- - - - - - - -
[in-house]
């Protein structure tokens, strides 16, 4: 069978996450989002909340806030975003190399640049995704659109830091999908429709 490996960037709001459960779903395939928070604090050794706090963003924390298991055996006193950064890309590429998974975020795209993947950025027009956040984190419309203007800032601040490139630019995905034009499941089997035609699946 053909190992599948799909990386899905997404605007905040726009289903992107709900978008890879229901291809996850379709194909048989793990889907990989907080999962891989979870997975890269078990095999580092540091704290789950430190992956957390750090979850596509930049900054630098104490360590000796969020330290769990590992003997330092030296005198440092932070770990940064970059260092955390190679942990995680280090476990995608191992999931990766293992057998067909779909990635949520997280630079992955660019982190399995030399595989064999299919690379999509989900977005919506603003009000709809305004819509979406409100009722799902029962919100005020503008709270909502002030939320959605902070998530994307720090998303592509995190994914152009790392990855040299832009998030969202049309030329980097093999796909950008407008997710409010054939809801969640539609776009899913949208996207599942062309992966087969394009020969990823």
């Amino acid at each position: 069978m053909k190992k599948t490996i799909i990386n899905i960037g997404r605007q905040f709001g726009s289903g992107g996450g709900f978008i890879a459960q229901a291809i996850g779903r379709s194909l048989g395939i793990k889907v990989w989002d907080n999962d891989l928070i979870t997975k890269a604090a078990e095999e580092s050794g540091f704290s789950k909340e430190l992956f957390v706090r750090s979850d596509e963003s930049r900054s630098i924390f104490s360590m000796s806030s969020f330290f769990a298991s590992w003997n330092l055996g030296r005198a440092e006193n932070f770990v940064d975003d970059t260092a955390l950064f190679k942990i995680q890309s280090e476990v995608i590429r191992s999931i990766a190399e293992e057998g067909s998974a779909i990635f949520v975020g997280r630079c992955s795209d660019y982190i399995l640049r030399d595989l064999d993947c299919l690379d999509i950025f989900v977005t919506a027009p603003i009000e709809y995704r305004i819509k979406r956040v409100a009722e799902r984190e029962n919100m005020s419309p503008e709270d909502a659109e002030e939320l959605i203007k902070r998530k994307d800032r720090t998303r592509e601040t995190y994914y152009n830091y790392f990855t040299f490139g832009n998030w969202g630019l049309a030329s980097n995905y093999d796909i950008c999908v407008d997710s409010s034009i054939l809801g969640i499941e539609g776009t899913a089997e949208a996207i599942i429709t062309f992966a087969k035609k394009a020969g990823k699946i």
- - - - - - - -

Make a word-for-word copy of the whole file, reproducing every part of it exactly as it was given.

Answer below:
[in-house]
């Protein structure tokens, strides 16, 4: 069978996450989002909340806030975003190399640049995704659109830091999908429709 490996960037709001459960779903395939928070604090050794706090963003924390298991055996006193950064890309590429998974975020795209993947950025027009956040984190419309203007800032601040490139630019995905034009499941089997035609699946 053909190992599948799909990386899905997404605007905040726009289903992107709900978008890879229901291809996850379709194909048989793990889907990989907080999962891989979870997975890269078990095999580092540091704290789950430190992956957390750090979850596509930049900054630098104490360590000796969020330290769990590992003997330092030296005198440092932070770990940064970059260092955390190679942990995680280090476990995608191992999931990766293992057998067909779909990635949520997280630079992955660019982190399995030399595989064999299919690379999509989900977005919506603003009000709809305004819509979406409100009722799902029962919100005020503008709270909502002030939320959605902070998530994307720090998303592509995190994914152009790392990855040299832009998030969202049309030329980097093999796909950008407008997710409010054939809801969640539609776009899913949208996207599942062309992966087969394009020969990823």
């Amino acid at each position: 069978m053909k190992k599948t490996i799909i990386n899905i960037g997404r605007q905040f709001g726009s289903g992107g996450g709900f978008i890879a459960q229901a291809i996850g779903r379709s194909l048989g395939i793990k889907v990989w989002d907080n999962d891989l928070i979870t997975k890269a604090a078990e095999e580092s050794g540091f704290s789950k909340e430190l992956f957390v706090r750090s979850d596509e963003s930049r900054s630098i924390f104490s360590m000796s806030s969020f330290f769990a298991s590992w003997n330092l055996g030296r005198a440092e006193n932070f770990v940064d975003d970059t260092a955390l950064f190679k942990i995680q890309s280090e476990v995608i590429r191992s999931i990766a190399e293992e057998g067909s998974a779909i990635f949520v975020g997280r630079c992955s795209d660019y982190i399995l640049r030399d595989l064999d993947c299919l690379d999509i950025f989900v977005t919506a027009p603003i009000e709809y995704r305004i819509k979406r956040v409100a009722e799902r984190e029962n919100m005020s419309p503008e709270d909502a659109e002030e939320l959605i203007k902070r998530k994307d800032r720090t998303r592509e601040t995190y994914y152009n830091y790392f990855t040299f490139g832009n998030w969202g630019l049309a030329s980097n995905y093999d796909i950008c999908v407008d997710s409010s034009i054939l809801g969640i499941e539609g776009t899913a089997e949208a996207i599942i429709t062309f992966a087969k035609k394009a020969g990823k699946i």